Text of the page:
Clinical Implications of Cultural Differences in Factors Influencing Resilience Following Natural Disaster: A Narrative Review

March 2017 (VOL. 35, NO. 1)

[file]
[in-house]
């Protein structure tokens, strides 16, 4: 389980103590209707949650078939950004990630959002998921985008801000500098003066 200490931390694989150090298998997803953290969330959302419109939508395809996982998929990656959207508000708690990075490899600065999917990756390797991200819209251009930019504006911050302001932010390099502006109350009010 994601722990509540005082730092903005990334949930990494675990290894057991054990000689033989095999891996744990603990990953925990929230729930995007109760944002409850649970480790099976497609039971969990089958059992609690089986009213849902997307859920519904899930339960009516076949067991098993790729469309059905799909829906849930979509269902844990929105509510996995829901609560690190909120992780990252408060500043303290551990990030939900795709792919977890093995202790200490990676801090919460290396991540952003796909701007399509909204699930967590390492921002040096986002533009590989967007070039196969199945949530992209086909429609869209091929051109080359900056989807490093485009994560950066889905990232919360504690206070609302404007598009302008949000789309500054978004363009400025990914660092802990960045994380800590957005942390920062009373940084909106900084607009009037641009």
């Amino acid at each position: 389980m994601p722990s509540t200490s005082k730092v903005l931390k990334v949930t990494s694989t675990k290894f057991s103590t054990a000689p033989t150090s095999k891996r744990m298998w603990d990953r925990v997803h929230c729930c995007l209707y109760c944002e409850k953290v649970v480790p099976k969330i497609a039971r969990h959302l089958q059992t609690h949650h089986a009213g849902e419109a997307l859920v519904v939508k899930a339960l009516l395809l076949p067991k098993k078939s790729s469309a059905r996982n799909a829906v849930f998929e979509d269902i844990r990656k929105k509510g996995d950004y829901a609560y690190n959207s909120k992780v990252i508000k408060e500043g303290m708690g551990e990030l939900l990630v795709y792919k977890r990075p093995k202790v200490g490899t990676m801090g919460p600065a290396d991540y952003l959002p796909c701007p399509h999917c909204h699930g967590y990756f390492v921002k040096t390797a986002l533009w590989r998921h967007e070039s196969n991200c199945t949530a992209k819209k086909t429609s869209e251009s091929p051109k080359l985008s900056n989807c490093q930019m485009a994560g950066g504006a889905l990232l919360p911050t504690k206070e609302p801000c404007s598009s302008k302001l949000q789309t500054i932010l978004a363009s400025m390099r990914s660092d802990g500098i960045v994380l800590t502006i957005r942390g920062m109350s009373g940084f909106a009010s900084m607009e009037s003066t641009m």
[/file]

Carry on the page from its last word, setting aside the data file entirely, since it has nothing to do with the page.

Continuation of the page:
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Purpose: In the immediate aftermath of disasters, unaffected individuals and organisations attempt to help in whatever capacity may be available to them - including the provision of mental health interventions. It is therefore important to identify the mental health outcomes of such disaster in order for such help to target culturally appropriate interventions for these populations. Objective: The objectives of this literature review were to identify and describe the mental health outcomes, interventions, and resilience or coping skills of survivors following natural disasters - namely earthquakes, hurricanes, tsunamis and floods - across different cultural settings. Methods: Due to the small number of studies identified, a narrative approach was employed to compile the data. Results: Twelve studies were identified for this review and PTSD was the most common mental health outcome identified. Even though there were some differences in resilience and coping strategies of natural disaster survivors, on a micro-environmental level, social support appeared to be common. On a macro-systemic level, community factors, such as community services, cultural factors, spirituality and religion contributed to resilience across several cultures. However, mental health interventions adopted varied across different cultures. Conclusion: Mental health professionals can increase the extent to which they are viewed by victims as a viable source of assistance following a disaster by being aware of the impacts of culture and social class on mental health outcomes. Furthermore, targeting diversity among group members in the planning of disaster mental health services can likewise increase the trust with which diverse ethnic groups view mental health professionals. In essence, mental health professionals have to be innovative and think outside the box to meet the needs of disaster victims.